kccu

Robert Siegel

Trying to make out what someone is saying in a noisy environment is a problem most people can relate to, and one that gets worse with age.

At 77, Linda White hears all right in one-on-one settings but has problems in noisier situations. "Mostly in an informal gathering where people are all talking at once," she says. "The person could be right beside you, but you still don't hear them."

In 1995, NPR's All Things Considered invited tech writer Walt Mossberg on to the show to report on an increasingly popular phenomenon: the World Wide Web.

Mossberg shared a tool that helped to make sense of a disorganized and chaotic Internet, a website called Yahoo. At the time, Yahoo was a directory service for searching online, he explained.

North Korea now has its own version of Spam in grocery stores. In the capital, Pyongyang, at least, everyone has a smartphone — or two.

These are some of the things journalist Jean Lee didn't see five years ago when she opened the Associated Press bureau in the capital of the impoverished and isolated country.

Now a global fellow at the Wilson Center, Lee was invited to travel to North Korea this week to attend a medical conference in Pyongyang and follow a team of Korean-American surgeons.

In 1995, 22-year-old Steven Mallory imagined a life completely unlike his own — one without gangs, drugs and welfare dependency. He imagined having a solid family and savings.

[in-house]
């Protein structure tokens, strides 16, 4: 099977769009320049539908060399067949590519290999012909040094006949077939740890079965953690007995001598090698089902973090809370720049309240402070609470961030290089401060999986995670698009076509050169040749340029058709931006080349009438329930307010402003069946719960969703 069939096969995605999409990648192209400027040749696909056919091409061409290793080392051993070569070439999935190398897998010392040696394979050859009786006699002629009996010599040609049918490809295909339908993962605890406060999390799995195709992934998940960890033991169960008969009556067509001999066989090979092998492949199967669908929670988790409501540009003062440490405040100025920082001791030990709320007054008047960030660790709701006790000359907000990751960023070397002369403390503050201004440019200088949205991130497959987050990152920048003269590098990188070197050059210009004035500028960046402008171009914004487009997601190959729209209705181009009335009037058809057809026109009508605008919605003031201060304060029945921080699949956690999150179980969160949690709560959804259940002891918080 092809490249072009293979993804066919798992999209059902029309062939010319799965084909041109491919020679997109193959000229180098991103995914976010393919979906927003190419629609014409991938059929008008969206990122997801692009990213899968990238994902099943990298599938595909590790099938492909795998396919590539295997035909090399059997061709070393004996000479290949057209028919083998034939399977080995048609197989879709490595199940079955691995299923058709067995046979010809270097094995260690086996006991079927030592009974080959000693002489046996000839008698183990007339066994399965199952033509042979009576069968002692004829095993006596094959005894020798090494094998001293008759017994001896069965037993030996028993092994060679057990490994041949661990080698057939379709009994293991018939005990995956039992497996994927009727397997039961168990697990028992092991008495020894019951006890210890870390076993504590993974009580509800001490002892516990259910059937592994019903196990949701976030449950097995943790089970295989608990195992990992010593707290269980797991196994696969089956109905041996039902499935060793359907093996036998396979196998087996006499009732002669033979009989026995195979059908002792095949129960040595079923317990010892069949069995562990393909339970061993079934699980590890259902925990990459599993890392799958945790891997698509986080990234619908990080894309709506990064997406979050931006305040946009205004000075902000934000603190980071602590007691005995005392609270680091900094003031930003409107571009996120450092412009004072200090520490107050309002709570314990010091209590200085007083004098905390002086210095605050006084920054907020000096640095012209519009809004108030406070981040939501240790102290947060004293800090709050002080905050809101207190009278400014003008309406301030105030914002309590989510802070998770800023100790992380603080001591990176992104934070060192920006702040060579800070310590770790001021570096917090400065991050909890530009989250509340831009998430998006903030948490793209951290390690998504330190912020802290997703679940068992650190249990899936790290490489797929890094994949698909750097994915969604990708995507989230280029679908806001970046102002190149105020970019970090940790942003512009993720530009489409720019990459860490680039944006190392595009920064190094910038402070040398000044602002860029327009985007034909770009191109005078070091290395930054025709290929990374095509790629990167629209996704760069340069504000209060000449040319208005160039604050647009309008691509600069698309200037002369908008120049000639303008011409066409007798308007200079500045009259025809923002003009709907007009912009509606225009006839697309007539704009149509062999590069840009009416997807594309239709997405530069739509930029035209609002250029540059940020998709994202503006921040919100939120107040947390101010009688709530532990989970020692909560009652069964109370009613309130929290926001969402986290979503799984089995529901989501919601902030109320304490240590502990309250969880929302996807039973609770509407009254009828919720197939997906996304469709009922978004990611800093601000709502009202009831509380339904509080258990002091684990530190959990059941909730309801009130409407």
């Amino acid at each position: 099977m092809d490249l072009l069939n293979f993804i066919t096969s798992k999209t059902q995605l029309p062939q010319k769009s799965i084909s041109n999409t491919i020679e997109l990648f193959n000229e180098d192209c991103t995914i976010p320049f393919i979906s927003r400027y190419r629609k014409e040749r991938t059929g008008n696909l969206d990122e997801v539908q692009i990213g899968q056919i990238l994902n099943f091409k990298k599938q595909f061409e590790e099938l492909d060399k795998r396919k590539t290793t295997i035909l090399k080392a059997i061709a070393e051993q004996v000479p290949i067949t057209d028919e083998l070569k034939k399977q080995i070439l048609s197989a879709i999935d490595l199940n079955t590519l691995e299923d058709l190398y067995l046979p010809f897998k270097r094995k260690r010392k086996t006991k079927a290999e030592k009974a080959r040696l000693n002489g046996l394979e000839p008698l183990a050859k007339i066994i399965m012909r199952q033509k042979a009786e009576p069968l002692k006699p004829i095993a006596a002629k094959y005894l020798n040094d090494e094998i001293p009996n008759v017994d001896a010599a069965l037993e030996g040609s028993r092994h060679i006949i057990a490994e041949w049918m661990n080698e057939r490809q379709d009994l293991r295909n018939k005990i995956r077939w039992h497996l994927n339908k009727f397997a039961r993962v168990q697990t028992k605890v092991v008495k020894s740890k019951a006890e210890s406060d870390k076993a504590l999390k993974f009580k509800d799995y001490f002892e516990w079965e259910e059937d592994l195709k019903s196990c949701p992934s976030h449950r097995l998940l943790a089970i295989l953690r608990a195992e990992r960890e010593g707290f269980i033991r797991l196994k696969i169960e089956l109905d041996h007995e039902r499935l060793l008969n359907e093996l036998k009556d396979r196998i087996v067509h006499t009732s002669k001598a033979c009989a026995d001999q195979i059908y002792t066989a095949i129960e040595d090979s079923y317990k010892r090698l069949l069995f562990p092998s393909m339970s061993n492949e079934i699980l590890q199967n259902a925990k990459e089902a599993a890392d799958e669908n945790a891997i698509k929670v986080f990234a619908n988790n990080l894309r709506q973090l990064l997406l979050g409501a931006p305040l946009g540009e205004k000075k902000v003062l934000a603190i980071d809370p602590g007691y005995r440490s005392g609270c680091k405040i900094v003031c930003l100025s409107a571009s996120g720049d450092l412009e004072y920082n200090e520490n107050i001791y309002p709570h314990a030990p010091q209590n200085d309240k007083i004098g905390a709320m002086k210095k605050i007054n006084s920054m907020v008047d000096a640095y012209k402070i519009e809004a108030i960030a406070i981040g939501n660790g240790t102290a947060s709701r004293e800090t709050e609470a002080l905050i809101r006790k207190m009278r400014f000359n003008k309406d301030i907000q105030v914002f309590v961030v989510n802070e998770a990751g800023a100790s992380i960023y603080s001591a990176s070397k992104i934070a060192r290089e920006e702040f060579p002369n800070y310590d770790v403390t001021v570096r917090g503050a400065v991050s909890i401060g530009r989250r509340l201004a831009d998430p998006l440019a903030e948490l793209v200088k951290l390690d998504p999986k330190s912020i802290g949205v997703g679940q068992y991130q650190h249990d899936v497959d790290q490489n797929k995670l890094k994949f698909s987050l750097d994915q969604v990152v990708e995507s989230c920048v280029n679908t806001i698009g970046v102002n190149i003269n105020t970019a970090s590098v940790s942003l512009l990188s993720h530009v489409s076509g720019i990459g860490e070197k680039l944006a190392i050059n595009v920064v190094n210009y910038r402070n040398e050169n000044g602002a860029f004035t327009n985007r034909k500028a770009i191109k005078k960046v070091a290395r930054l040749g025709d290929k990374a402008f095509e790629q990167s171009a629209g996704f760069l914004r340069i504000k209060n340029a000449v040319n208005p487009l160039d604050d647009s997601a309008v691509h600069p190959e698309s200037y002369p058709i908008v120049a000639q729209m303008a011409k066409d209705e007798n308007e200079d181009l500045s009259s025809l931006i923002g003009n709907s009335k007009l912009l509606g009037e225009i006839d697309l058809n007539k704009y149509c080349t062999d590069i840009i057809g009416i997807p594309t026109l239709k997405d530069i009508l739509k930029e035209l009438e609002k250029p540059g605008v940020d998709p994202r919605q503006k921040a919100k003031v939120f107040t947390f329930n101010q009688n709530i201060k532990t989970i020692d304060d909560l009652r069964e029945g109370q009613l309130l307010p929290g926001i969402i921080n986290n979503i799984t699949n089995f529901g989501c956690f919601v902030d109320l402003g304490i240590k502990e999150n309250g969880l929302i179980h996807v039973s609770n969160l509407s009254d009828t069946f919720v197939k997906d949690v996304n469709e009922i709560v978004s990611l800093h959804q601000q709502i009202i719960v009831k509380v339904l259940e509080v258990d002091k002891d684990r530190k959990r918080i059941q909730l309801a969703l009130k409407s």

But in Dayton, Ohio, he had a job literally doing the city's dirty work: cleaning up after the garbage trucks dumped their load at the county incinerator.

He had been a fast-living teenage drug dealer, making about $500 or $600 a day. Given to fancy cars and expensive suits, he had been known on the streets of West Dayton as Monte Carlos.

This week marks the centennial of U.S. entry into World War I, a conflict that shattered empires and cost millions of lives. On the American home front, it made this country less culturally German.

Today, when the question of loyalty of immigrants has again become contentious, what happened a century ago has special relevance. World War I inspired an outbreak of nativism and xenophobia that targeted German immigrants, Americans of German descent and even the German language.

Pages